Innovation #9 Overview

    By: Stephanie Hamill on Apr 08, 2013

    Innovation #9: Standardized computer interpretable policy language for cognitive radio

    9.1 Executive Summary

    The ability to operate legally and agilely across multiple bands and in multiple different places using policies as a means to check whether you're legal and eligible constitutes policy awareness. The policies can include regulatory and system specific policies. Hard/soft-wired policies can determine when spectrum is considered as opportunity as well as providing constraints on using these spectrum opportunities. Future innovations are required to (1) allow regulatory policies and rules for dynamic policy based radio control to be automatically interpreted and executed and (2) extend the core ontology as defined in the Forum’s Modeling Language for Mobility and make it capable to express the use cases and support the policy based radio control.

    9.2 Applications

    • A declarative language with computer processable semantics can support a number of problems identified by the Wireless Innovation Forum that require innovations. Some of the problems that could be dealt with using such a language are listed below.
    • Interoperability: Communication nodes can use ontologies to interoperate and control their functionality because they can understand each other (radios speak a common language). This applies to the military (coalition interoperability), public safety (among various agencies, services and emergency responders) and commercial.
    • Run time reconfigurability: Communication nodes can understand requests for reconfiguration and implement the requested functionality (e.g., a waveform) according to the specification (expressed in MLM) provided by another node.
    • Validation: Formalization allows one to detect inconsistencies and formally validate functionality.
    • Self-awareness: Communication nodes can describe their own structure and capabilities, and tell others about it.
    • Flexible querying: Communication nodes can query other nodes about their functionality and capabilities.
    • Communication economy: No need to transmit information that can be inferred locally at the receiver node.
    • Radio certification. Formal specifications of the structure and the functionality of particular communication systems can be utilized in the process of certification. Only the components that are modified will need to be certified.
    • Support Dynamic Spectrum Access: Policies for dynamic spectrum access can be expressed in MLM and then automatically interpreted by the Inference Engine running on either a base station on a handset. The policy decisions then can be enforced by the device.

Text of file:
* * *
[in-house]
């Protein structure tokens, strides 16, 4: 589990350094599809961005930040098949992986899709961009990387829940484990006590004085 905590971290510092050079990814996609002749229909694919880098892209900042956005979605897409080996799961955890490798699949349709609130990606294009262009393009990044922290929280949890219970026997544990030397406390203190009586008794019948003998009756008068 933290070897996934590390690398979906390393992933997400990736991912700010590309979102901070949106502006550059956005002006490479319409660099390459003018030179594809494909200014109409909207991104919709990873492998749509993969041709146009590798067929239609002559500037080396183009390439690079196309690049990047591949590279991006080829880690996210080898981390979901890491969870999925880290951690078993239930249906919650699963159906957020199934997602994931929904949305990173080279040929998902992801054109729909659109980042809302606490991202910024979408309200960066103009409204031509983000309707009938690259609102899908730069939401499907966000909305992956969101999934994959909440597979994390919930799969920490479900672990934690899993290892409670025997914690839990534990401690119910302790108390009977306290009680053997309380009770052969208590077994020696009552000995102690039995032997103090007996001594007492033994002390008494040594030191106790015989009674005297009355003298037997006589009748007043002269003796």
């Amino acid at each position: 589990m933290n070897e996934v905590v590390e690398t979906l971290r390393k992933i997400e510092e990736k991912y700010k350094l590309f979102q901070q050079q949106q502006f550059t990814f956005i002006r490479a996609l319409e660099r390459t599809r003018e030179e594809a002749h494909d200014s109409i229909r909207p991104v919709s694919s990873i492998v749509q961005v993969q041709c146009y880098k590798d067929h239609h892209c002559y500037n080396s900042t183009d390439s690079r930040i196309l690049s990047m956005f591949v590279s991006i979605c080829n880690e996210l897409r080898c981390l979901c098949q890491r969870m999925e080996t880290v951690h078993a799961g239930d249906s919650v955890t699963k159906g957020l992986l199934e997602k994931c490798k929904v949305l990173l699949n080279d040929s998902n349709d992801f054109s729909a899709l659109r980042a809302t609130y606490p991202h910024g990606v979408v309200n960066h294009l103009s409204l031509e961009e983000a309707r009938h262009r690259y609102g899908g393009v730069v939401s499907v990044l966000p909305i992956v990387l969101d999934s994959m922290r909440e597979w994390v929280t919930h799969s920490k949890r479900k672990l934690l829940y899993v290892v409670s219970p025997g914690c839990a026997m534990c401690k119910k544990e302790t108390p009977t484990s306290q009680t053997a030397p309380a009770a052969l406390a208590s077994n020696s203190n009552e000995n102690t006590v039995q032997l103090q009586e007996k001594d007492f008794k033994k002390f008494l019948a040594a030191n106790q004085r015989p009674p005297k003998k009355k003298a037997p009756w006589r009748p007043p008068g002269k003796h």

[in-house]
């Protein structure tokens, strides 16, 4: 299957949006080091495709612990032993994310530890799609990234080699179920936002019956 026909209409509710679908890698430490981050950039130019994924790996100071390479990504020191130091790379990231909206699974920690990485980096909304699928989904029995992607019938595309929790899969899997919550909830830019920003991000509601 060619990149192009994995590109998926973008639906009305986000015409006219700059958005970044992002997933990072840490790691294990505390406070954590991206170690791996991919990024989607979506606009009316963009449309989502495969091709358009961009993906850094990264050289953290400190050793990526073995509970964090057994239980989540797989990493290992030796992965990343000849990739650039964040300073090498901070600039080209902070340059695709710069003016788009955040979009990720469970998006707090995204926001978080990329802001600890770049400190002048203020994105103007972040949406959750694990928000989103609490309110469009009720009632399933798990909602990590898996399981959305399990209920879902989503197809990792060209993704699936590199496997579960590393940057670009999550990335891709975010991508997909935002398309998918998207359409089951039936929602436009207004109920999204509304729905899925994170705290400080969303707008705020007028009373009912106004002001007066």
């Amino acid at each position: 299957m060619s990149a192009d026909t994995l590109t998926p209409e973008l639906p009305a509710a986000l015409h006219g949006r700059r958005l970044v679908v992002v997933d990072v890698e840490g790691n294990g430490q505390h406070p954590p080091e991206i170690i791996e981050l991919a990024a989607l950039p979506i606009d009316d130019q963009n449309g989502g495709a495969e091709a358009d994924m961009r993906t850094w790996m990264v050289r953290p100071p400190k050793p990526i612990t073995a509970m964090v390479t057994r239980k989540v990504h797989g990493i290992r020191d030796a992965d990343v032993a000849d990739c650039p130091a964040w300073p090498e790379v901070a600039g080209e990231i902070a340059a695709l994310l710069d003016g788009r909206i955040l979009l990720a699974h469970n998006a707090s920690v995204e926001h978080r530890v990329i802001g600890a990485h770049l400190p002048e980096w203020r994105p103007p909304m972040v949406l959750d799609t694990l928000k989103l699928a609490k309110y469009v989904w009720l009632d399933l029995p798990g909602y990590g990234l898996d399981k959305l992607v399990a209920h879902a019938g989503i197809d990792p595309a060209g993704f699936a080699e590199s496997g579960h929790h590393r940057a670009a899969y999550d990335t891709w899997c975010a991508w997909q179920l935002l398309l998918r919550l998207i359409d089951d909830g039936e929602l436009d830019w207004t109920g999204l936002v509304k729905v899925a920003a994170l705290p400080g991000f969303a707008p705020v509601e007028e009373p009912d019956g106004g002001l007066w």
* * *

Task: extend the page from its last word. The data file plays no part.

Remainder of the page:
9.3 Description

    MLM is a future language for communication nodes to exchange information – both object (data) information and process (control) information. The use of MLM includes the following steps: 1. Exchanging (send/receive) messages. 2. Interpretation of messages by a local Inference Engine that also includes the use of a local Knowledge Base. 3. Planning a reaction to the received message. 4. Continuation of information exchange as in point 1.

    MLM should have the expressive capability of describing at least the following aspects of communications:

    • Capabilities of the nodes (e.g., frequency bands, modulations, MAC protocols, access authorizations, etiquettes, bandwidths, and interconnections).
    • Networks available to a user (parameters, restrictions, costs).
    • Security / privacy (capability, constraints, policies).
    • Information types (an emergency call vs. just a “how are you” message).
    • Local spectrum situation (spectrum activity, propagation properties).
    • Network to subscriber & subscriber to network control (policies).
    • Manufacturer matters (hardware and software policy).
    • Types of users (authority, priority, etc.).
    • Types of data (Async., Isoc., narrow band, broad band, etc.)
    • Local regulatory framework (e.g., policies at a given geo location, time of day, emergency situation, etc.)
    • Time of Day (at both ends of session and important points in between).
    • Geographic Location (in three space, surrounding geography/architecture).



    Released: April 8, 2013, 9:26 pm | Updated: April 10, 2013, 10:00 pm
    Keywords: Communications

    The information provided in this blog is for discussion purposes only. The opinions expressed herein are those of the author and do not necessarily represent the consensus view of WinnForum as a whole 

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    Innovation #9: Standardized computer interpretable policy language for cognitive radio

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